French Open Day 7: Serena & Novak march on

Published by Paul Moore

Novak Djokovic is marching towards a maiden French Open crown. Photo: Getty Images
Serena Williams and Novak Djokovic seem to be on an inevitable march towards the Roland Garros silverware.

There’s an air of inevitability about this year’s French Open; it’s like the stars are starting to align. As we wander ever deeper into the Roland Garros draw, everything points to two familiar names walking away with the silverware next weekend.

The men’s round-up:

Decimated. That’s the word to describe the top half of the men’s draw at Roland Garros. And an already beleaguered group took another hit yesterday when home hope Jo-Wilfried Tsonga was forced to retire while leading Ernests Gulbis 5-2 in the first set.

“The first game of the match I went to slide, and I felt a pain,” Tsonga told the press after the match. “I knew it was over. In the past I played on with this pain, tried to win, but it was always wrong because after that I was worse and I was out for a long time.”

Tsonga’s withdrawal means that Tomas Berdych is the highest ranked player Novak Djokovic can face before the final, a man who he has beaten 23 of the 25 times they have played.

The stars are aligning.

In the fading light of Philippe Chatrier, Djokovic swotted aside the challenge of Britain’s Aljaz Bedene 6-2 6-3 6-3. With the match not starting until 7:25pm, Djokovic’s primary concern throughout seemed to be on finishing the match before the light failed for good.

“We went deep into night,” Djokovic mused after the match. “I think we played to the maximum extent of time.

“I just hope that, you know, soon that Roland Garros will at least have lights, at least on the centre court and Suzanne Lenglen.”

Elsewhere, David Ferrer continued his quiet, confident march through the draw with a 6-4 7-6(6) 6-1 win over Feliciano Lopez; Tomas Berdych needed four sets to get rid of Pablo Cuevas; David Goffin won a titanic five-set struggle over Nicolas Almagro; and Dominic Thiem got the better of Alex Zverev 6-7(4) 6-3 6-3 6-3.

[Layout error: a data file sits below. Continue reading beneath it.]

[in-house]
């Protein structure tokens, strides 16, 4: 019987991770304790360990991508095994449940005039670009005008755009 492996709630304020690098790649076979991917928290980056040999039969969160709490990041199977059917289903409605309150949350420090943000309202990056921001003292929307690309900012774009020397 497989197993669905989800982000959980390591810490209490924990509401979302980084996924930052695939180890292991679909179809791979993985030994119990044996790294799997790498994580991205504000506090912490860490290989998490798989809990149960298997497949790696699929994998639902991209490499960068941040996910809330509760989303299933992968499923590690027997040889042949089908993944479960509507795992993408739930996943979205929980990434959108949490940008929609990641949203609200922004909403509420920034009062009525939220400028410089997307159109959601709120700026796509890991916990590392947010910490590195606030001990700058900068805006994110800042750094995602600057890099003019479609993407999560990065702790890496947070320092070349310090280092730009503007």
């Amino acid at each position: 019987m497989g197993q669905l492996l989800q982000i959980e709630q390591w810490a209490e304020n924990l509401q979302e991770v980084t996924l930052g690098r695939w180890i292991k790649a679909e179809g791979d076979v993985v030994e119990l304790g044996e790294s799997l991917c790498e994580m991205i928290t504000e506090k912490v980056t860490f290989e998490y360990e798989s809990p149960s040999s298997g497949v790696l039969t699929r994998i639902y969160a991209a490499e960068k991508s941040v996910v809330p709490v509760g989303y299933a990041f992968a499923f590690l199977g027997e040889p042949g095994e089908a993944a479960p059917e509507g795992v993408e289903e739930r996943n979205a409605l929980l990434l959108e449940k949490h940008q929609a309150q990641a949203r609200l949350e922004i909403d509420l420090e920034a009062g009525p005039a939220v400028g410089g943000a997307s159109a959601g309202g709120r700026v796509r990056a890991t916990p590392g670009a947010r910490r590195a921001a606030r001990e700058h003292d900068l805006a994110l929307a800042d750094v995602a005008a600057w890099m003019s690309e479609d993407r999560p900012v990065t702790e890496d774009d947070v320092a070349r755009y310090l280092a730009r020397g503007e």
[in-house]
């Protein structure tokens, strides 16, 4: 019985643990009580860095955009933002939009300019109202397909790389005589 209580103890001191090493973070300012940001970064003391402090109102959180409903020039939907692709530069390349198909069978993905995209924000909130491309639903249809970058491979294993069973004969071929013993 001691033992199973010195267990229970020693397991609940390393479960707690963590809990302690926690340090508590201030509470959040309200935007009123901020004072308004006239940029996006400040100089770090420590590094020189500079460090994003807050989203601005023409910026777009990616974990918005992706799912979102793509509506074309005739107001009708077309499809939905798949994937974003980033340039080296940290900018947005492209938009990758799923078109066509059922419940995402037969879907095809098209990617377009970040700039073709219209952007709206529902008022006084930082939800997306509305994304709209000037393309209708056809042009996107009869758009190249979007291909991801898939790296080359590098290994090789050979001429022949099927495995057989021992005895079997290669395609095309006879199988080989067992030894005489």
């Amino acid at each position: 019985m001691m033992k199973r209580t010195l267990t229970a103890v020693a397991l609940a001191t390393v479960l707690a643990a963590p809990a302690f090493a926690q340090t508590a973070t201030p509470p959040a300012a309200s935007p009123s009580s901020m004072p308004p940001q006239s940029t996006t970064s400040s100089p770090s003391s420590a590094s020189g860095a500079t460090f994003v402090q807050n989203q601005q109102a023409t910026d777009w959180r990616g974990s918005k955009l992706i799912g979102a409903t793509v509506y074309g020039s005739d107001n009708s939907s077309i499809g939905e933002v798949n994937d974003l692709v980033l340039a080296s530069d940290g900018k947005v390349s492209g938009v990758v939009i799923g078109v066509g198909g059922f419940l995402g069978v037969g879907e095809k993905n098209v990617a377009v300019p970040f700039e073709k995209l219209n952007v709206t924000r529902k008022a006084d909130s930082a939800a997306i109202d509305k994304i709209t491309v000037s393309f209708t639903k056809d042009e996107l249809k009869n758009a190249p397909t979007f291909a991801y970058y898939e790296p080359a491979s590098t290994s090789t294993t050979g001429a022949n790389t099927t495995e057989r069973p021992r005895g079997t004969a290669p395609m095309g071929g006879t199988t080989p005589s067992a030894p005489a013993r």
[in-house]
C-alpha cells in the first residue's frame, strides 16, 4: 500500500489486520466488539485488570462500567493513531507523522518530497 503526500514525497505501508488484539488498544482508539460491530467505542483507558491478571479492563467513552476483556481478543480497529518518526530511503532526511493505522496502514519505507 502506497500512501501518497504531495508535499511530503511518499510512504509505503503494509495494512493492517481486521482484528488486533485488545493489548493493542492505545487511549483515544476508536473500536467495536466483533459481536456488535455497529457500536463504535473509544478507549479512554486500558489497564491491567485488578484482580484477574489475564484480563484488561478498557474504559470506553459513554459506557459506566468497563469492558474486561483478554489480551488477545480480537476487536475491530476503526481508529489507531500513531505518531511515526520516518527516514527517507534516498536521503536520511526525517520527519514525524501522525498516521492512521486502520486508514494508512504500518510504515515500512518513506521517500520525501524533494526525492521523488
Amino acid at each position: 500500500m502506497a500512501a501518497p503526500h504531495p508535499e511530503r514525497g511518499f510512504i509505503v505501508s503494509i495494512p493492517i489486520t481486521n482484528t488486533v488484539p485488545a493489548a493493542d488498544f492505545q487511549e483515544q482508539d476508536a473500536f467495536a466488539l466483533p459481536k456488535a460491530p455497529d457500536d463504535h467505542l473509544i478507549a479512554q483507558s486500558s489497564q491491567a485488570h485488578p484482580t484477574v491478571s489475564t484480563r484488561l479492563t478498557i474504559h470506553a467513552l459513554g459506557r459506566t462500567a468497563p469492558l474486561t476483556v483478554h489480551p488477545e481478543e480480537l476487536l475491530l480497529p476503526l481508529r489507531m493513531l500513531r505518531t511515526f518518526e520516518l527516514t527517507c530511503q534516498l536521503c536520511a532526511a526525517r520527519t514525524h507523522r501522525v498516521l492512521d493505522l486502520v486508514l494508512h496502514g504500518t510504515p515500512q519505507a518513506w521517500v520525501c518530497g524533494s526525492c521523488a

The women’s action:
When Serena Williams is playing like this, there are few players – if any – who can stay with her. The World No.1 may have had her highs and lows during a tight battle with Kristina Mladenovic, but she was always seemed to be on top during her 6-4 7-6(10) win over the Frenchwoman.

“It was very difficult today she played really well,” Williams said graciously after the win. “She forced me to play my best tennis.”

Venus is another player marching ominously through the draw. In a fiery, late night tete-a-tete on Suzanne-Lenglen, the No.9 side dispatched French favourite Alize Cornet 7-6(5) 1-6 6-0.

Elsewhere, Elina Svitolina, Serena’s next opponent, looked solid during her 6-4 6-4 win over Ana Ivanovic; Timea Bacsinszky maintained her excellent form at the tournament with a 6-4 6-2 victory over Pauline Parmentier; and Carla Suarez Navarro battled past No.22 seed Dominika Cibulkova 6-4 3-6 6-1.

Ones to watch:
There’s always a day in a Grand Slam when you scan the schedule and start thinking ‘that’s tough, so is that one, and that one…’. Today is that day.

Take the men’s matches, for example: Viktor Troicki will fancy his chances against Wawrinka, Gasquet could hurt Nishikori, while Isner and Murray is a stylistic battle royale.

On the women’s side, an in-form Kuznetsova is a dangerous opponent for Garbine Muguruza, as is Pironkova for Radwanska. And then there’s Sam Stosur. She needs to bring her A-Game to the match with Simona Halep, and if she does that she’s got a very, very good chance of making the quarterfinals.

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